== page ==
Patience wearing thin for Meeting House Way residents

Town says project takes time to design and execute.

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Residents of Meeting House Way are upset that paving plans for the road aren't moving as quickly as they'd like. They say dust and the wash-tub feel of the road is an ongoing issue. — George Brennan

A plan to pave Meeting House Way in Edgartown isn’t moving quickly enough for some homeowners. About a dozen people went before the board of selectmen Monday to complain that the $775,000 project, approved by voters at town meeting in 2015, has made little progress.

“We’ve been told over and over and over, it’s going to be done in a couple of weeks,” Janice Casey, a trustee of Meeting House Way, said.

The dirt road is sometimes poorly graded, and kicks up dust as cars drive along it, Ms. Casey said.

Georgiana Greenough, a trustee of Island Grove, said at an association meeting many questions were raised about the project, with few answers to be found.

Selectmen admitted there was some miscommunication on when the project would be done, but promised to keep the lines open by scheduling a progress report for the board’s July 10 meeting.

Stuart Fuller, the town’s highway superintendent, was put on the hot seat by residents who wanted a firm commitment.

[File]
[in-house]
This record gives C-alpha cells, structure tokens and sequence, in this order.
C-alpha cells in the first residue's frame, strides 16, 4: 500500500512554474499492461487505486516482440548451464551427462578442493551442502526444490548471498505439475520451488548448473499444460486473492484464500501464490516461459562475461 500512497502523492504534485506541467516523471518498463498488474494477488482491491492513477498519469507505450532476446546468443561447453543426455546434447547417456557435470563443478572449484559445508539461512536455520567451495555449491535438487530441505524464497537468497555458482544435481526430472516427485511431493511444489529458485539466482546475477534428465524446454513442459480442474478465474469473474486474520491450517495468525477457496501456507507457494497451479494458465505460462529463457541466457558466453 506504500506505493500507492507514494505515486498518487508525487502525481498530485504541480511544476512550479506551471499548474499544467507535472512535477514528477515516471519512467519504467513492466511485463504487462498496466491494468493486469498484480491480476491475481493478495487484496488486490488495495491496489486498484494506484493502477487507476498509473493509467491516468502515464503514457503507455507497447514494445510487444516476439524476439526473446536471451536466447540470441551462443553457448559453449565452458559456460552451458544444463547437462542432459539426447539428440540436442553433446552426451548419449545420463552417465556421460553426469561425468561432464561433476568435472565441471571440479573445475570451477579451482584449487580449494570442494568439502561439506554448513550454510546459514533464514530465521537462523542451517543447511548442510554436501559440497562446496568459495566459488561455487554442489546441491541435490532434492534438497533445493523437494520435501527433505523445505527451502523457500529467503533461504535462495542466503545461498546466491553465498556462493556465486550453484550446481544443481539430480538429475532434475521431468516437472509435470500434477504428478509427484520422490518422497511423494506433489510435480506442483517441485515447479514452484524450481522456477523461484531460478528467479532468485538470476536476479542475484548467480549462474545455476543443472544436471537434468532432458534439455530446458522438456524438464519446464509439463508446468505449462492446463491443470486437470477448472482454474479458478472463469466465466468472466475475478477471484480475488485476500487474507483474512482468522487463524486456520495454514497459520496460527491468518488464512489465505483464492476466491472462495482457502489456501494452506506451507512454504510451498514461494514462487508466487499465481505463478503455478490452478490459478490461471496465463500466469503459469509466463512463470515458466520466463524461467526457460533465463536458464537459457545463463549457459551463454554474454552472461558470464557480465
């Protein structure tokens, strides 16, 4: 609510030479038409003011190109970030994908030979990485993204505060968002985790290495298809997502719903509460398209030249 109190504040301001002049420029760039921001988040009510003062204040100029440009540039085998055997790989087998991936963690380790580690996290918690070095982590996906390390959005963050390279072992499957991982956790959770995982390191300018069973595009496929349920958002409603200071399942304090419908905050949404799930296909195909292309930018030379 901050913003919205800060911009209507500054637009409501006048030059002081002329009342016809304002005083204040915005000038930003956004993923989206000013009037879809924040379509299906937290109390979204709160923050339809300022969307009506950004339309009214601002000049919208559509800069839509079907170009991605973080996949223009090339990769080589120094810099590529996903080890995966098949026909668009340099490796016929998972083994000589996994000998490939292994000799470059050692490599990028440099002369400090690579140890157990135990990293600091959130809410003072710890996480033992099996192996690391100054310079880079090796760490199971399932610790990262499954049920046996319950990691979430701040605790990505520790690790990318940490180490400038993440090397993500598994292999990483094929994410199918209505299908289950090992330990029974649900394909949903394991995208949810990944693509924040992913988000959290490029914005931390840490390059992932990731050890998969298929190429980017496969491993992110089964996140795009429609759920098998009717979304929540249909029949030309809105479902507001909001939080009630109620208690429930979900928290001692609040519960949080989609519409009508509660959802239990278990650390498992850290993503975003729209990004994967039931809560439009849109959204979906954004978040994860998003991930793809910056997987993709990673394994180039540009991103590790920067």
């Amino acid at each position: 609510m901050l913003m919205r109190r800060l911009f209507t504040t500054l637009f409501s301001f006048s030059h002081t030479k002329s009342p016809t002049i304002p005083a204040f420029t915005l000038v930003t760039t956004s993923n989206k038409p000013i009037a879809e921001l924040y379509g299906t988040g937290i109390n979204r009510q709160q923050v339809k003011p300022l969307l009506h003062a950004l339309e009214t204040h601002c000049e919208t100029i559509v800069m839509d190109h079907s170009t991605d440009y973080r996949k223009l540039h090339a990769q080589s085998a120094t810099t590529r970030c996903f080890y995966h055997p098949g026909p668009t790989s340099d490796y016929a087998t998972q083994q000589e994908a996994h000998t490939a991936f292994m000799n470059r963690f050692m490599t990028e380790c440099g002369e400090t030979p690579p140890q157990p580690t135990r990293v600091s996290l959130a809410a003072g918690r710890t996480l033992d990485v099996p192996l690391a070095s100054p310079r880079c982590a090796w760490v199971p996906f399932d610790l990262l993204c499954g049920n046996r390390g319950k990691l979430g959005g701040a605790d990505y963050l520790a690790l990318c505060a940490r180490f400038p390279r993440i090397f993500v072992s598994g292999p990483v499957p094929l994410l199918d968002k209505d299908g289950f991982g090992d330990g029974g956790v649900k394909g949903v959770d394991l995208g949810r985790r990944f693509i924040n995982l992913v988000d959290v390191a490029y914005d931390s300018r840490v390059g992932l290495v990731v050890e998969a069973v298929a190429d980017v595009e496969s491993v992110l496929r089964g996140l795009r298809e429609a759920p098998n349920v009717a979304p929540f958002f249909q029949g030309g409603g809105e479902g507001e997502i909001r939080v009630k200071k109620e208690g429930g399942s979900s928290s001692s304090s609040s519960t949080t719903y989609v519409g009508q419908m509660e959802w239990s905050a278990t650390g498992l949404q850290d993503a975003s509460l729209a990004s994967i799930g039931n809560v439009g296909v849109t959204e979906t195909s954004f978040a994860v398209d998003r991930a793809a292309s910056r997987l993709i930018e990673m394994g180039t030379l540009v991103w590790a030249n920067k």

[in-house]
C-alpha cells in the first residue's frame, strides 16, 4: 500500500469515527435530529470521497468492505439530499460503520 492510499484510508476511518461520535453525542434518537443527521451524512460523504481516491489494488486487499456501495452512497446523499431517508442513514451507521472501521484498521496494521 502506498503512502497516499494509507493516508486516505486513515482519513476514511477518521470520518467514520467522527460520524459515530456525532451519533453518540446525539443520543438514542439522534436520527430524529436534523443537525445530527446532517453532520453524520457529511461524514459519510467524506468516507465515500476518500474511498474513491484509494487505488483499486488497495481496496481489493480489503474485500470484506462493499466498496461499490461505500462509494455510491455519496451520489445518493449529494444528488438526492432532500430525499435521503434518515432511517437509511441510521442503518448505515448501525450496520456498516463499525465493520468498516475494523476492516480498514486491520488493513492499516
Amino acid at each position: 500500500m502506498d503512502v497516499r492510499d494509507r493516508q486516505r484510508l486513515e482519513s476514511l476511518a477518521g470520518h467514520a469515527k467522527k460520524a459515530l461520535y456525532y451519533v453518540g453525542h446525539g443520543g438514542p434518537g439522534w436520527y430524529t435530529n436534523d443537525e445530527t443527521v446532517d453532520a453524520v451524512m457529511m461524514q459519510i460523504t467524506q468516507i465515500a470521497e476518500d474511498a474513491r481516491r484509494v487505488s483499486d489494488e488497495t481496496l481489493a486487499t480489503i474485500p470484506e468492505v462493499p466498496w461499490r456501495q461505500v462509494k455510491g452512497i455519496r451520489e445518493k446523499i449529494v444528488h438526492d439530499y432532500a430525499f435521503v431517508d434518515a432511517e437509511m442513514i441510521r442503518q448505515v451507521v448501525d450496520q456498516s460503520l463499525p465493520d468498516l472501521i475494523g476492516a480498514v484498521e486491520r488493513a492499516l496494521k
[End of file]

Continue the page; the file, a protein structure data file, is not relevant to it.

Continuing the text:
“We’ll be nibbling away at it in the near future, and if we can, in the summertime,” he said. Unpredictable weather and the department’s small staff makes it impossible to give a firm timeline, Mr. Fuller said. There are trees that have to be taken down, but the goal is to get the project done by the end of the fall, he said.

“It’s a big project. It has to be engineered. It has to be surveyed,” selectman Michael Donaroma explained to the crowd.

When the road is complete, a bike path will be included at the shoulder, though there is no designated, separate bike path, Mr. Fuller said.

In other business, selectmen put a utility project on hold for 7th Street until Eversource can provide more details about the project to abutters. “I don’t want them cutting any more trees on my property, nor a trench on my line,” neighbor Polly Bassett said.

The board unanimously approved a relocation of a utility pole on South Summer Street, satisfied that it would not affect a neighbor across the street from the project.

At the close of the meeting, selectmen met behind closed doors for an update on the Yellow House with town counsel Ron Rappaport. The board did not return into open session after the update. Voters have authorized the town to pay $3 million for the dilapidated building next to Edgartown Town Hall, or to take it by eminent domain.